Tuesday, May 10, 2011
An Afghan Reflection on OBL Saga
As an Afghan who grew up and lived a whole life in armed conflict and violence inflicted on my country and people, the OBL saga is just another indication on how external forces and powers have played with our lives. This is also becausealways lacked a strong goverment with a clear definition and defence policy, but the infiltration of terror from outside also became a reason that Afghanistan never reaches to a state level.
US administration used OBL in the Cold War era against Soviets, provided militants and Pakistani intelligence and military unlimited weaponry and support to revolt against the Soviet-backed Kabul regime and the consequences of availability of weaponry and hatred amongst different war factions, resulted in civil war in Kabul and the creation of Taleban and their further manipulation for the Pakistani interests by the ISI and Pakistani military. Therefore, I neither feel good nor bad about the death of OBL as an Afghan. However, as an activist I do support accountability measure against anyone who committs crimes against humanity if its OBL or the Special Forces that are complicit in civilian attacks or excessive use of force against civilian targets.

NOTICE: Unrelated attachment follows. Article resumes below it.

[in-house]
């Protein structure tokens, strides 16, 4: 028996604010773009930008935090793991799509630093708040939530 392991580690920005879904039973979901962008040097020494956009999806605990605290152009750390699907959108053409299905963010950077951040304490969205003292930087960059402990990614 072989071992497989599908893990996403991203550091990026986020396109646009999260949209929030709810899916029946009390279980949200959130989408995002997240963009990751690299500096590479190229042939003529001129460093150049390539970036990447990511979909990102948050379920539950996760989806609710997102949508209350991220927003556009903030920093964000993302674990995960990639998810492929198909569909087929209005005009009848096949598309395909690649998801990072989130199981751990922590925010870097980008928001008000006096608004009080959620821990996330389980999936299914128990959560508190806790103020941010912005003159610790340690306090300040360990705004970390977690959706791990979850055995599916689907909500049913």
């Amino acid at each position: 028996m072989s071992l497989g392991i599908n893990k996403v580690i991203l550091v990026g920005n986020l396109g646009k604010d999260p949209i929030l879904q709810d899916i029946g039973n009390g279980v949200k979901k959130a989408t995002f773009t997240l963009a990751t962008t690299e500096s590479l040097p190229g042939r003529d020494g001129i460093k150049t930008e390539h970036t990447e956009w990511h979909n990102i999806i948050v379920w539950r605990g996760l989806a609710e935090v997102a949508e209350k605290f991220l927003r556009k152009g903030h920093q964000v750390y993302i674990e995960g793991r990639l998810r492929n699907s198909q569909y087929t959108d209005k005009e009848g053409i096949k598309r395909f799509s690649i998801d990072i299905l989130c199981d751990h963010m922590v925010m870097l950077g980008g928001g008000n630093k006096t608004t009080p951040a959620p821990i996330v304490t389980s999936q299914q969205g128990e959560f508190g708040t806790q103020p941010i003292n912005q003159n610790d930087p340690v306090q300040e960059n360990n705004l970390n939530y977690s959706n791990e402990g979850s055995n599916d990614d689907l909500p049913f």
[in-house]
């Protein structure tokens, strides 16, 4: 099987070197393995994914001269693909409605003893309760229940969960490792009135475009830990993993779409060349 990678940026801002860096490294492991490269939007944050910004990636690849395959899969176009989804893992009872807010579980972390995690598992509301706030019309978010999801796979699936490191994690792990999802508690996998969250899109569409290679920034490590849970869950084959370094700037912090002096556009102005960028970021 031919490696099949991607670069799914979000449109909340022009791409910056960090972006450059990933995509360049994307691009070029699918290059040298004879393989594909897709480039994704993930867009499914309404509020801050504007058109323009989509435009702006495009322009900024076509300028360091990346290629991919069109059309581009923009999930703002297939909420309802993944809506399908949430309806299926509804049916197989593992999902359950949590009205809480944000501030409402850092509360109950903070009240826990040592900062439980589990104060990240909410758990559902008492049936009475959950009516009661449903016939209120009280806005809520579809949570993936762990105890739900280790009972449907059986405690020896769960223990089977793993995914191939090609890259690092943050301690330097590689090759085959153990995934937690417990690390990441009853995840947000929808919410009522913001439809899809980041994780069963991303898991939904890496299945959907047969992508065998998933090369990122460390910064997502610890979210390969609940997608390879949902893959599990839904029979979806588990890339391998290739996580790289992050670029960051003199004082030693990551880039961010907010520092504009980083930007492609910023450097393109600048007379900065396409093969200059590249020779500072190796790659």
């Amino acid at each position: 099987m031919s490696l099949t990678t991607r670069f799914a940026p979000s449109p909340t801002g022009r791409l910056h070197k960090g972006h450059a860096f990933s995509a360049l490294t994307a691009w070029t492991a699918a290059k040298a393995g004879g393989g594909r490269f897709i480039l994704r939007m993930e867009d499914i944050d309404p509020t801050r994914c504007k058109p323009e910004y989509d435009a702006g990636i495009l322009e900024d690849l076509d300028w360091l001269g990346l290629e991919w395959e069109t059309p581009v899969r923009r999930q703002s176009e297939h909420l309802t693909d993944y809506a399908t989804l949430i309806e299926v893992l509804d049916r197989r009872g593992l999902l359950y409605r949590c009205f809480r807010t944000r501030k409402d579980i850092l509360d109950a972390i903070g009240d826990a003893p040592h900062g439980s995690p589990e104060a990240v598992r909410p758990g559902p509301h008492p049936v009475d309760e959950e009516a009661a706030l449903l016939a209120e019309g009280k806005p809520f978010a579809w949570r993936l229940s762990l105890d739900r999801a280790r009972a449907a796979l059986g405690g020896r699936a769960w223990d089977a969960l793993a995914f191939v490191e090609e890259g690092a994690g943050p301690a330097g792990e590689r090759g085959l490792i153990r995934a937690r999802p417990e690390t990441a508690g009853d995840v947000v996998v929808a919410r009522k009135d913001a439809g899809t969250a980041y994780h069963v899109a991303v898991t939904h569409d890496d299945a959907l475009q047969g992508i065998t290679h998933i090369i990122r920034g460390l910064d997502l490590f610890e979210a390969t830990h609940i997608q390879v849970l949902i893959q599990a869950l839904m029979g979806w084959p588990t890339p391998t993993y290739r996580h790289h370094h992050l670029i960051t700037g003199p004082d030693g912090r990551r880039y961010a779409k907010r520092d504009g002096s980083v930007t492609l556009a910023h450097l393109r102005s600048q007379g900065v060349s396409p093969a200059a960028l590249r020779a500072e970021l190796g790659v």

OBL's presence in Afghanistan and having a sanctuary before September 2001, caused him use the place and opportunities of extremist Taleban to Islamabad proves our claims that Pakistan continues to play with our lives for its own political interests defined by a dictator military and intelligence.against West and United States, thousands lost their lives and the lives of their families as a result. His death however, reveals an important conviction claimed by Afghanistan all these years that is about Pakistan's support to militants and terrorists and OBL's life in a military suburb around
While Pakistani ISI nurtures terror and hosts OBL, US kills him in operations, its Pakistanis that are being harmed for the wrong international and regional policies.who pay the price of avenge by the with their lives. In the unrest of this week, I lost a close relative who was an ordinary shopkeeper. It is actually the ordinary Afghans and ordinary